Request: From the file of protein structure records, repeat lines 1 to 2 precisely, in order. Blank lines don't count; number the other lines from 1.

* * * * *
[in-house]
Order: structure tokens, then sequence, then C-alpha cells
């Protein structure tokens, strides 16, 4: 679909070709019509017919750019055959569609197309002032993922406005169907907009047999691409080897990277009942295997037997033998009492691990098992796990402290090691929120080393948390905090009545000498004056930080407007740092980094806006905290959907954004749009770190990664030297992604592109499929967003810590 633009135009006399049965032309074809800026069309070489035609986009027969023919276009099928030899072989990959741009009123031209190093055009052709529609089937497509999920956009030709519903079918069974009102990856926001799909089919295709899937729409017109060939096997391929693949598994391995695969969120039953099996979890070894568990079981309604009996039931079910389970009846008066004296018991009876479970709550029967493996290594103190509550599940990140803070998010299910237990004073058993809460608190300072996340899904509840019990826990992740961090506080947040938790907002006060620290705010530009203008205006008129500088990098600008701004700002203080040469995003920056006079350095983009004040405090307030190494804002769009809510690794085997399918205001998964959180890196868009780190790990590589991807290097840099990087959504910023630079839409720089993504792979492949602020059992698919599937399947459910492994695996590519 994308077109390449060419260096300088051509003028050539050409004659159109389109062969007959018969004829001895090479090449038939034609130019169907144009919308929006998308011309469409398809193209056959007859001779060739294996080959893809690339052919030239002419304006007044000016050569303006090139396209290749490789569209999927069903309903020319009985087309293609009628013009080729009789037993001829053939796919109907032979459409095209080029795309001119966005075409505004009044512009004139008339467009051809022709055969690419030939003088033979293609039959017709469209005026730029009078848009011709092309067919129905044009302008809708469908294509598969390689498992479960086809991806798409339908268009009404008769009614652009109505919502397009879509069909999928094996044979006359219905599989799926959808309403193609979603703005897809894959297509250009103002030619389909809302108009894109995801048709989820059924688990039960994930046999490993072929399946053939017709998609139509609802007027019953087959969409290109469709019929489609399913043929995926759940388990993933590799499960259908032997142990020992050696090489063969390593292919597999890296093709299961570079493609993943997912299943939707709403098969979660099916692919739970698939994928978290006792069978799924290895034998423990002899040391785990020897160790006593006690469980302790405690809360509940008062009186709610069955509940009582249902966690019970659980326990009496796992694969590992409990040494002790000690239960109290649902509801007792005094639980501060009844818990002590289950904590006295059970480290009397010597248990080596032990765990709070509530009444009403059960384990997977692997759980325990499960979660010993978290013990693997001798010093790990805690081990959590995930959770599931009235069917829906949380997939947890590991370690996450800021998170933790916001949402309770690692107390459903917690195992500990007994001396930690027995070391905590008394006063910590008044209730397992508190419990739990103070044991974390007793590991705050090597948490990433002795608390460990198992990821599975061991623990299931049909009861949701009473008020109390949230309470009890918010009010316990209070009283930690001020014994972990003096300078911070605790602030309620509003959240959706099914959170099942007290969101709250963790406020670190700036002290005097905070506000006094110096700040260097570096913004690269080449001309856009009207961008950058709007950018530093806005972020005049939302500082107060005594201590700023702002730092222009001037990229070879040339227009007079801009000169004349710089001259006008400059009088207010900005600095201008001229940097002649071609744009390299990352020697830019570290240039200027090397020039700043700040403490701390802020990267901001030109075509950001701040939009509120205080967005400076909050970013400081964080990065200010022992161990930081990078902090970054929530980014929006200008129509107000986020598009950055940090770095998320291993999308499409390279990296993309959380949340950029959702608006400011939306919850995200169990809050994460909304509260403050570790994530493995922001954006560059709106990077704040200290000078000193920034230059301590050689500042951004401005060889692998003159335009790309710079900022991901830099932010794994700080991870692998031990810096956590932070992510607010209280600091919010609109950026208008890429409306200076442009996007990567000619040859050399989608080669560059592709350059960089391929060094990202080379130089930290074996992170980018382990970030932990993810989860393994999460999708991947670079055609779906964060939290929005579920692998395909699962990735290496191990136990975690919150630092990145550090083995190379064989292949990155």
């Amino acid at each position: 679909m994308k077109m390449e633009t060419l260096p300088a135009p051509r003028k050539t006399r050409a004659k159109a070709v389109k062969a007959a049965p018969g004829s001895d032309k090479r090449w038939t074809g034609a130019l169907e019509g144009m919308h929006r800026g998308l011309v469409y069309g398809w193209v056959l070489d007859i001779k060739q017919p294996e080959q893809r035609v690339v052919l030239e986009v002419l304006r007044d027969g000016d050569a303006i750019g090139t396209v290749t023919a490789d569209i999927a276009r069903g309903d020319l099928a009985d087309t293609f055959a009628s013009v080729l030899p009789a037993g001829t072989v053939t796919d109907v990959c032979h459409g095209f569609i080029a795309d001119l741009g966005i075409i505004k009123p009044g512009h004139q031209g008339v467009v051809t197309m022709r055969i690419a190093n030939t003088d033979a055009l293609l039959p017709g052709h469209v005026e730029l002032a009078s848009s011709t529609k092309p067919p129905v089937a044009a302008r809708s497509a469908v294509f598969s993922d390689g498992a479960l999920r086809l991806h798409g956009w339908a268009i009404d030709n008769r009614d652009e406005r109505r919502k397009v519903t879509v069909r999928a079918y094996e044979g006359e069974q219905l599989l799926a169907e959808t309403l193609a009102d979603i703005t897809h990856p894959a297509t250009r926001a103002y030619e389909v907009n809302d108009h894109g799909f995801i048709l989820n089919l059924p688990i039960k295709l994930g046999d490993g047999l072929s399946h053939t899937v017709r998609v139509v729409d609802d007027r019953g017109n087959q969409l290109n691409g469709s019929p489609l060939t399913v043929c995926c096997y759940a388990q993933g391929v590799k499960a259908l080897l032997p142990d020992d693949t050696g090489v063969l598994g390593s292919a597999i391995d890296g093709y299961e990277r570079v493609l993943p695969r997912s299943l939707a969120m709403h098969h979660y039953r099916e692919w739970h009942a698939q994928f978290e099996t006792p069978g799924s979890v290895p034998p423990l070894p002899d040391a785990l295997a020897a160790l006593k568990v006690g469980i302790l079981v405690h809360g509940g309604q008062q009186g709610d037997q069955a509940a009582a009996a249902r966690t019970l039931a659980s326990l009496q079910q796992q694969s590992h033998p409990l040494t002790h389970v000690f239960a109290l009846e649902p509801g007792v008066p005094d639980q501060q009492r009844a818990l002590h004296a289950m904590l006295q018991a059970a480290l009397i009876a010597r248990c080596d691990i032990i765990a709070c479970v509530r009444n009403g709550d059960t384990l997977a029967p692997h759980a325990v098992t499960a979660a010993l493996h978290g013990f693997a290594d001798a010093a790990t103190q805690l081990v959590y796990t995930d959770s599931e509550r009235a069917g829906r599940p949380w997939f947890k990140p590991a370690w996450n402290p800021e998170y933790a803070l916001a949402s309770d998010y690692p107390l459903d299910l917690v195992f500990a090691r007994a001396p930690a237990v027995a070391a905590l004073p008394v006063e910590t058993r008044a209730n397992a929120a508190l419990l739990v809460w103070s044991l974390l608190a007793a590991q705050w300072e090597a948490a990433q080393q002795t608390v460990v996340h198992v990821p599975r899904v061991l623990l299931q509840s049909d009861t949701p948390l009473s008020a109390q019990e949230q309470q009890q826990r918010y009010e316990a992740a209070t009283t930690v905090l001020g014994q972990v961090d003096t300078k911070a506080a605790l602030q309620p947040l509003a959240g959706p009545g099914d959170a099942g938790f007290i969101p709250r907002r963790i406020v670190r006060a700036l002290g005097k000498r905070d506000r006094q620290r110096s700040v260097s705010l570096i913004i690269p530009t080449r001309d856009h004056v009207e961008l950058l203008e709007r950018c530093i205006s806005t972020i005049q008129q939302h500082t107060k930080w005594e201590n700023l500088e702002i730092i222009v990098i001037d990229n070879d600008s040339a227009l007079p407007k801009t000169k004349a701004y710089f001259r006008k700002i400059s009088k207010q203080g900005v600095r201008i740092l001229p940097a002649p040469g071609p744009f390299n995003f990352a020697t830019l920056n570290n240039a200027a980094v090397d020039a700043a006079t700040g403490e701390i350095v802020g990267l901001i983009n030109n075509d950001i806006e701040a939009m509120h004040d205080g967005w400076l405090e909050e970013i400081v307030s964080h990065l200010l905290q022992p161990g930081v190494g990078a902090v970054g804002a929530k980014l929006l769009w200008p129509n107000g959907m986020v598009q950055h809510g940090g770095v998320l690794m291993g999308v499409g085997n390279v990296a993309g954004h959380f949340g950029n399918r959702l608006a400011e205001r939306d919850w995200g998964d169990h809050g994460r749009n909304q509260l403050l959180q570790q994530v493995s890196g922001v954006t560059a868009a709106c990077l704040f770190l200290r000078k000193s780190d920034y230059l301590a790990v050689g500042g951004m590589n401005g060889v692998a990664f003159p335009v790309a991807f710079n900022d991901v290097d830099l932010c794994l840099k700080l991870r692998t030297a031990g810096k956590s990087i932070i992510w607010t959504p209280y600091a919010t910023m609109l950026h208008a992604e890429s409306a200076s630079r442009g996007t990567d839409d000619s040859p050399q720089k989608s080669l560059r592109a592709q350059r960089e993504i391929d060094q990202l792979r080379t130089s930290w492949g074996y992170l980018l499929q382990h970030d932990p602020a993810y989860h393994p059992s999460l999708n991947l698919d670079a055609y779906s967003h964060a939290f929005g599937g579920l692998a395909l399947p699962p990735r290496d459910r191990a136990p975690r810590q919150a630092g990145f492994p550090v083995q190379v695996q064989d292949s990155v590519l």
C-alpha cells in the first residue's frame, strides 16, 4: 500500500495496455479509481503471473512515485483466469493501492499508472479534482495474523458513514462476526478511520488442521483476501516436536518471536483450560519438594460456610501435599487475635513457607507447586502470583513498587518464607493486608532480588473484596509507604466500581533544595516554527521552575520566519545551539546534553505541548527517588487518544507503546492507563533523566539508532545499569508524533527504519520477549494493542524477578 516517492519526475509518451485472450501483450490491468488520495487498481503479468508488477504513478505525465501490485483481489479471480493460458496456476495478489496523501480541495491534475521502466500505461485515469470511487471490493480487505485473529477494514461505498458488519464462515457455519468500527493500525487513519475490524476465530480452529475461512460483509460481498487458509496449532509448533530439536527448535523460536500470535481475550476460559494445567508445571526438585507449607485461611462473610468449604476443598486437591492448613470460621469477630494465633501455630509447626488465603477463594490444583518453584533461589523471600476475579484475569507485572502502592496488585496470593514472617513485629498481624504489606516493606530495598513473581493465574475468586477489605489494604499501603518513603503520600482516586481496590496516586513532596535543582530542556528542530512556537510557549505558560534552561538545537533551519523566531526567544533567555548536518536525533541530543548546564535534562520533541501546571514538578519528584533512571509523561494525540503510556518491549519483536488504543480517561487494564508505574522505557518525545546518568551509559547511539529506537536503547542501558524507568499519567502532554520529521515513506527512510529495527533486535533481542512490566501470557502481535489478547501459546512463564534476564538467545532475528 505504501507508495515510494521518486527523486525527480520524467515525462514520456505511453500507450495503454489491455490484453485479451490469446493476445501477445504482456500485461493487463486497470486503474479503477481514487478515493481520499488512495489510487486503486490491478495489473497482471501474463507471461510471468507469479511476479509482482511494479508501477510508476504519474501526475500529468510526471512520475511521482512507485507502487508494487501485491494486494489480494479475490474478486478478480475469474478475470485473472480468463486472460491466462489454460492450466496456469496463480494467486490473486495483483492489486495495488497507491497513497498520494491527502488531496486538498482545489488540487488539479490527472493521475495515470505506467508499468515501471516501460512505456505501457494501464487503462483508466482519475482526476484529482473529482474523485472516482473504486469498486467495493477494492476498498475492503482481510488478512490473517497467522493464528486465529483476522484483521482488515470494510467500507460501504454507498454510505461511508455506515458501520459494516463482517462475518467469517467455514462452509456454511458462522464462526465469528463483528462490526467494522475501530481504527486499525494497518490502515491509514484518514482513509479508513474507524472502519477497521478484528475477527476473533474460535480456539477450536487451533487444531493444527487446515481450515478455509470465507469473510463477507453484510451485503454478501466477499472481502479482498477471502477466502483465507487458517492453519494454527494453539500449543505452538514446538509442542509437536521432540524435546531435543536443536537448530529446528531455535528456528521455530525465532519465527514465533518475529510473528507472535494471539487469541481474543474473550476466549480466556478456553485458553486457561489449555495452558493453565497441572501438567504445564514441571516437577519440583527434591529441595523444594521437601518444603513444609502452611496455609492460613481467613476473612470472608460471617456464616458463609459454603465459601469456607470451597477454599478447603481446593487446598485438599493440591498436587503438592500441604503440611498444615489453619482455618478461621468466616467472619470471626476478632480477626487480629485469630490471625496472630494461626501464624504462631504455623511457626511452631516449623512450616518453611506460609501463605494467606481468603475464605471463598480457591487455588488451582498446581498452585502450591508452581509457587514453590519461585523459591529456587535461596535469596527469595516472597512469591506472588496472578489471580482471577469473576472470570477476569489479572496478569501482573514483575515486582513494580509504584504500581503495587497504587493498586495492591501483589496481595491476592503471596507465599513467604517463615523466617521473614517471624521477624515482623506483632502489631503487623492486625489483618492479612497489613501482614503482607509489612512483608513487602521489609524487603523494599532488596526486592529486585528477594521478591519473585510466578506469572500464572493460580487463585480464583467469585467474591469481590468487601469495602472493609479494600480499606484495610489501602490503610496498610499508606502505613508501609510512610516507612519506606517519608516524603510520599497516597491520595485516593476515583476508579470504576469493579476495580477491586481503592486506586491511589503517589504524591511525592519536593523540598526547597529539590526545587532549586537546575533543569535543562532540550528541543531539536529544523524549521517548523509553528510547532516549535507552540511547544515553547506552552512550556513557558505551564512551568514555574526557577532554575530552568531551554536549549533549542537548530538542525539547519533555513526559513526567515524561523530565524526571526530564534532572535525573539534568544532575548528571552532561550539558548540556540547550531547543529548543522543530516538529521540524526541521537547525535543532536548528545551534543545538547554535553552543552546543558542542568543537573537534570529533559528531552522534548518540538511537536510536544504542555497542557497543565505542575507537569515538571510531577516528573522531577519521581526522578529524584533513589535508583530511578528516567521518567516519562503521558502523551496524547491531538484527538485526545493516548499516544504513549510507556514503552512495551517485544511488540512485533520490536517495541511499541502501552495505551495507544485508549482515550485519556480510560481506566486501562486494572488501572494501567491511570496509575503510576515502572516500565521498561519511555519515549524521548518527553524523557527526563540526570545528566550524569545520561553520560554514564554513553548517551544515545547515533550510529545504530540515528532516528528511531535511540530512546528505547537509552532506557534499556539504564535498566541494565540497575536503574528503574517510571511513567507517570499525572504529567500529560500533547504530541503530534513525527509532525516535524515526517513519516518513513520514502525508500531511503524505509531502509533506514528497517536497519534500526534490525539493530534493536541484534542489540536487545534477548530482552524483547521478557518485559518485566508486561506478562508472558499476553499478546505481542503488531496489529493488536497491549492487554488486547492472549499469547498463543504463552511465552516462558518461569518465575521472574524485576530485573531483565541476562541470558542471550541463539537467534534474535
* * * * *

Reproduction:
[in-house]
Order: structure tokens, then sequence, then C-alpha cells